I’d like to live an apple butter jam kind of life. It’s awful confusing the life I’m living, it’s not at all the one I’d imagined, or sought. There seems to be so much going on it that there’s no time for subtleness or delicacy or loveliness. It’s all rigid and ordered and bright primary colors and bold statements and noises.

Take the first day of school, for instance. It’s soon, in case anyone hasn’t been paying attention. The ads on the television and the radio and the internet are screaming at me, shouting at me, and have been since the end of July, warning me about the busy bustle of school, of all the things I’ll need to get done, and barely have time for, coaching me on how to be organized and still be working/carpooling/homework-helping/sports-chauffeuring/dinner-making family mom who still has a sense of humor and hair, and who, for some bizarre reason, loves not having a minute to herself. The martyred uber-woman. She does it all, is frazzled, but look at her family, so worth it, we are taught to think. So since summer, it’s all been shouting, Shouting, SHOUTING  at me, and I turned away, covered my ears, closed my eyes. I don’t want it. I don’t want to be shouted at anymore, I don’t want the world to yell at me. It’s really enough. It’s why, this year, I’m both barely prepared and more prepared for school to start than any other year. I have just the right amount of deafness to the world. I think at one time, I tried to be that woman, that mom, but it didn’t last long. It turns out, I’m singularly incapable of martyring myself on the altar of the uber-family-woman. It’s probably for the best, that I failed so utterly at it, because if I had been able to pull it off, I fear I’d still be there. 

I believe there are more women out there like me, blocking their ears and cringing in the aisles of Targets and Walmart’s, not signing up for the extra duties that our children might one day need. It’s just none of us are shouting back. Instead, we're just quietly dropping out. The little girl that chases all the older kids playing soccer or football or whatever, and then, not being able to catch up, realizing she doesn’t even like the game, just the running bit,  goes off and plays on the sidelines with dirt and flowers and other little kids.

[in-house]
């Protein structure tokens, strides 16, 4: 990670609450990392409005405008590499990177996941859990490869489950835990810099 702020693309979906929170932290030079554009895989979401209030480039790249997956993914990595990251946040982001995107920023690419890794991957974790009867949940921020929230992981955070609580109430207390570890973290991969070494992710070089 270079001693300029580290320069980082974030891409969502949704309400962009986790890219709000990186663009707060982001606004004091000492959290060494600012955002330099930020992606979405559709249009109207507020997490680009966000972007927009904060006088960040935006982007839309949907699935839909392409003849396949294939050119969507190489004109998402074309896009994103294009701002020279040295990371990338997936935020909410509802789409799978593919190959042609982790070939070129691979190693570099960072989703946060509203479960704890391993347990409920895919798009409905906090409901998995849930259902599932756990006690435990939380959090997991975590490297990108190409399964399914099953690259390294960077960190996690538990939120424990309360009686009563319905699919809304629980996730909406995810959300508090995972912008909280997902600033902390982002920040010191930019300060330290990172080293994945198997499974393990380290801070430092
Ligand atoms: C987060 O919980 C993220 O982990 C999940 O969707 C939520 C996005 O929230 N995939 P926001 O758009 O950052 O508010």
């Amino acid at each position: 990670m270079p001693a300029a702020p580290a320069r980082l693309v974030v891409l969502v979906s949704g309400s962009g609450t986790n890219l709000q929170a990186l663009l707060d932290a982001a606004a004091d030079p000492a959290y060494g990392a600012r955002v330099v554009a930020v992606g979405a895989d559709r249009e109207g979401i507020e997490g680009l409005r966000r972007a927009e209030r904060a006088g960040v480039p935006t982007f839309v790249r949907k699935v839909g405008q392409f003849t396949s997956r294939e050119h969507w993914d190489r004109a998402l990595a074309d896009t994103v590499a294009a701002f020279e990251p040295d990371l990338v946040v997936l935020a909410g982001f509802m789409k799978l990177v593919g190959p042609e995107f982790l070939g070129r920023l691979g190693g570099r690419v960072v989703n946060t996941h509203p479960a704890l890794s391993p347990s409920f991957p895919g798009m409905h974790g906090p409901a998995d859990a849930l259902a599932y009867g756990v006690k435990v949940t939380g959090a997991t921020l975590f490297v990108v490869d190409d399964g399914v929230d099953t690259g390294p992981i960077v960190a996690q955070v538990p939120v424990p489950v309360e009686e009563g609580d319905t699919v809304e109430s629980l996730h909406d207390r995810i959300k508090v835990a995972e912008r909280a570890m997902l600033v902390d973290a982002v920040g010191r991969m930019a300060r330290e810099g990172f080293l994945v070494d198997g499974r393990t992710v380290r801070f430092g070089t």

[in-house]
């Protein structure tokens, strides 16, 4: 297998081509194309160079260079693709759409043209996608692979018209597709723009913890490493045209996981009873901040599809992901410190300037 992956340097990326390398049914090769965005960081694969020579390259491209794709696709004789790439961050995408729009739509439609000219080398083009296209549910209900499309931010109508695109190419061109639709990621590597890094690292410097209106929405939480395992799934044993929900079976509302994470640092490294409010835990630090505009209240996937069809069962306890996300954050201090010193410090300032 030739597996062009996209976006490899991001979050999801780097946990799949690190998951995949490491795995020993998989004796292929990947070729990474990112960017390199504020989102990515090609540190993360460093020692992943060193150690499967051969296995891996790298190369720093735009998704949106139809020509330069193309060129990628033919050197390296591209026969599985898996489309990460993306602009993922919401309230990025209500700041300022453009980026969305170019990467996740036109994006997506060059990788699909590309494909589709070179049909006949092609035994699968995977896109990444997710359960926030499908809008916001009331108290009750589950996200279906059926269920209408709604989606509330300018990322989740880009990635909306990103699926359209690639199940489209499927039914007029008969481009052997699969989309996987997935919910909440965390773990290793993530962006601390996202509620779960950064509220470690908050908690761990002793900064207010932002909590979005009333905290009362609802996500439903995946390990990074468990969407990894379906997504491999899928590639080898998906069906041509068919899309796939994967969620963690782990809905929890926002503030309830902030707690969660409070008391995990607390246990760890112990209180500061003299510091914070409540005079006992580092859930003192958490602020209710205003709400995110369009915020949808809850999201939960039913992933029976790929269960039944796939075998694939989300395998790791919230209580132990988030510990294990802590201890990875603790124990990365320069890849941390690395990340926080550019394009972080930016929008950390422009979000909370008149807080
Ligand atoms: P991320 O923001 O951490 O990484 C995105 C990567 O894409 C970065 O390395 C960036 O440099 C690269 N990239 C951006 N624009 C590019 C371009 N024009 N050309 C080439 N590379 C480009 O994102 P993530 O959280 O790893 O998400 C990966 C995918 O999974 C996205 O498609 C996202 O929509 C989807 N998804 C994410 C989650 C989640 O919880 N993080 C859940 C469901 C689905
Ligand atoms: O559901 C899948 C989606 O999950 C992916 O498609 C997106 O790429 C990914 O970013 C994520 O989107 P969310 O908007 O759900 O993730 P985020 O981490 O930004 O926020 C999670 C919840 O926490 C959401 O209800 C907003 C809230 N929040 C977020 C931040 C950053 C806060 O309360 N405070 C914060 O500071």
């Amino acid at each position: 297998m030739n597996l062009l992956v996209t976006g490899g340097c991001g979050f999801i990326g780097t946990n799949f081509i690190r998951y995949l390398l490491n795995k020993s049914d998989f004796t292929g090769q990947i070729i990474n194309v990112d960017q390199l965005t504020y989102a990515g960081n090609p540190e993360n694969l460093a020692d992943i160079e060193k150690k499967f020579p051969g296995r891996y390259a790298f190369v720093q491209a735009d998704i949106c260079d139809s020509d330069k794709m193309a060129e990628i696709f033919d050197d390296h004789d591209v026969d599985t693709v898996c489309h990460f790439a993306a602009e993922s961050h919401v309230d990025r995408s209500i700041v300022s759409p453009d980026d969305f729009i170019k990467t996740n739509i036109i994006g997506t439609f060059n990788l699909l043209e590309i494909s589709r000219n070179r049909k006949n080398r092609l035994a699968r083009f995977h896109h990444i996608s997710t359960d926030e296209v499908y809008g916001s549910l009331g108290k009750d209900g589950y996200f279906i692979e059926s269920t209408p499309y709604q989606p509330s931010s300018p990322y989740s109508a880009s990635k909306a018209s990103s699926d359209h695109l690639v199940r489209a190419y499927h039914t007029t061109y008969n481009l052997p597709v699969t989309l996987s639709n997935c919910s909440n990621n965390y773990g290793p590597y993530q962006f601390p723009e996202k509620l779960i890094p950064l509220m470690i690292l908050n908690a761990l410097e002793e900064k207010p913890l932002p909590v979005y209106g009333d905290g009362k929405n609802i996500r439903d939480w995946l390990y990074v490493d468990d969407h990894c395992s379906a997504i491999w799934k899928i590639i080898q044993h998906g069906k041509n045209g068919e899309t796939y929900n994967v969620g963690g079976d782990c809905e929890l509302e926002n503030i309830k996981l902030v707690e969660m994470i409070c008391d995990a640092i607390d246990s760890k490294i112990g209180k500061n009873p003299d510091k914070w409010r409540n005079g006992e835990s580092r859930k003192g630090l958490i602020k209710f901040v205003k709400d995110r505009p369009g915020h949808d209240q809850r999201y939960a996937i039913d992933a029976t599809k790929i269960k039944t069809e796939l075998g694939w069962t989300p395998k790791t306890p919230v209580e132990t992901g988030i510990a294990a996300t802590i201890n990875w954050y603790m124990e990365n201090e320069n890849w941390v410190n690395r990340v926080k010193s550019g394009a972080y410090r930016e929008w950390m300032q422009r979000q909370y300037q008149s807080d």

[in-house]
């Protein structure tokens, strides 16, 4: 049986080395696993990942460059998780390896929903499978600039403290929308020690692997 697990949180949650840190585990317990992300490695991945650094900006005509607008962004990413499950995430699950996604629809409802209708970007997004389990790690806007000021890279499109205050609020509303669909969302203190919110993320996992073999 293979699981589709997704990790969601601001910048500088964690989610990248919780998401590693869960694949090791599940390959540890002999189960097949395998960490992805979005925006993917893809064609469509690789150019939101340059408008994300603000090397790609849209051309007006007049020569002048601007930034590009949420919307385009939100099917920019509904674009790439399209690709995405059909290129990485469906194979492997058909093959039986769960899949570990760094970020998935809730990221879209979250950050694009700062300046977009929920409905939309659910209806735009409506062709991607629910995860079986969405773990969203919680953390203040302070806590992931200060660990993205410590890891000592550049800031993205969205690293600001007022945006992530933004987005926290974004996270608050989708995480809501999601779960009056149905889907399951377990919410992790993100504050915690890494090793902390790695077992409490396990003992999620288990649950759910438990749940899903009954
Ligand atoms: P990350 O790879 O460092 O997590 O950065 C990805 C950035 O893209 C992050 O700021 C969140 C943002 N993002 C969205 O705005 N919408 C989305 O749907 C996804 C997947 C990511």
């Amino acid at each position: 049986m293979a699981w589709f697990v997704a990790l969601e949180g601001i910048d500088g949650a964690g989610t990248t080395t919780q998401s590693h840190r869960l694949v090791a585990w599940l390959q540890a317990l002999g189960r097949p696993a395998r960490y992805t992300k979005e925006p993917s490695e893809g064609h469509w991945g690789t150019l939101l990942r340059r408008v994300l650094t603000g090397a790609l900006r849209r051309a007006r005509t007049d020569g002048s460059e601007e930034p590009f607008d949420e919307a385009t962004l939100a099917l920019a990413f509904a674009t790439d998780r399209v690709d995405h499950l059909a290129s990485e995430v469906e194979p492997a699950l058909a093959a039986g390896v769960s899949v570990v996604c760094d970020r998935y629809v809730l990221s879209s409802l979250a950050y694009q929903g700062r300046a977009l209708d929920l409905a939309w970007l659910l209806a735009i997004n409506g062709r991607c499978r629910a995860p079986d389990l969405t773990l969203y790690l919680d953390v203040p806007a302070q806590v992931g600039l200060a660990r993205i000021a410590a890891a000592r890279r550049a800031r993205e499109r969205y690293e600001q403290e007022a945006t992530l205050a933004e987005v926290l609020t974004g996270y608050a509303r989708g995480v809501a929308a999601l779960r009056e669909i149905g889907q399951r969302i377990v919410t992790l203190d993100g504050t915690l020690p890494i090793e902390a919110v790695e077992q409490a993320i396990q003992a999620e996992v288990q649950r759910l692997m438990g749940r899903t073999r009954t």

Of course I bought the school supplies, I am a mother, after all, and have responsibilities, but I am not lying when I say that a part of me recoiled in terror, and my fight or flight reflex kicked in, urging me to run for cover, when, in the Target aisle, turning the corner, I heard the voices of raised mothers and daughters and mothers and sons as they analyzed school supply lists and matched them to the proper product. Oh so carefully! So precisely! Then, let the negotiations for color, brand and style commence! Big red carts filled with too many things, paper things, plastic things, boxes of things, things, and more things. Things we, for some reason, did not need as children going back to school. What happened to one big binder with a few notebooks and pens and pencils? Now, we must buy dry erase markers, elite Ticonderoga pencils, pre-sharpened preferred, crayons, sharpie markers, notebooks for every thought, binders and index cards and labels and folders, so many folders. It was overwhelming, the noise of it all! 

I want to walk away from it, and go back to a place where things were not the thing, where education was not dependent on the things, where it was libraries and books and dog-eared text-book pages from reading and reading and reading to understand, and confounding problems solved with chalk at a board as students followed another student trying to figure out where they goofed on the fourth long division problem of the day, and heads on desks because the Velveteen Rabbit was too sad to watch where others could see you cry, and there was so much more of the mind and less of the thing. Where after school was for playing and after dinner was for family, no one used snow days for homework and parents said ‘do your homework’ without sitting down to help unless it was Algebra and you were failing, and even then, it was up to you. You know, to live an apple butter jam kind of life.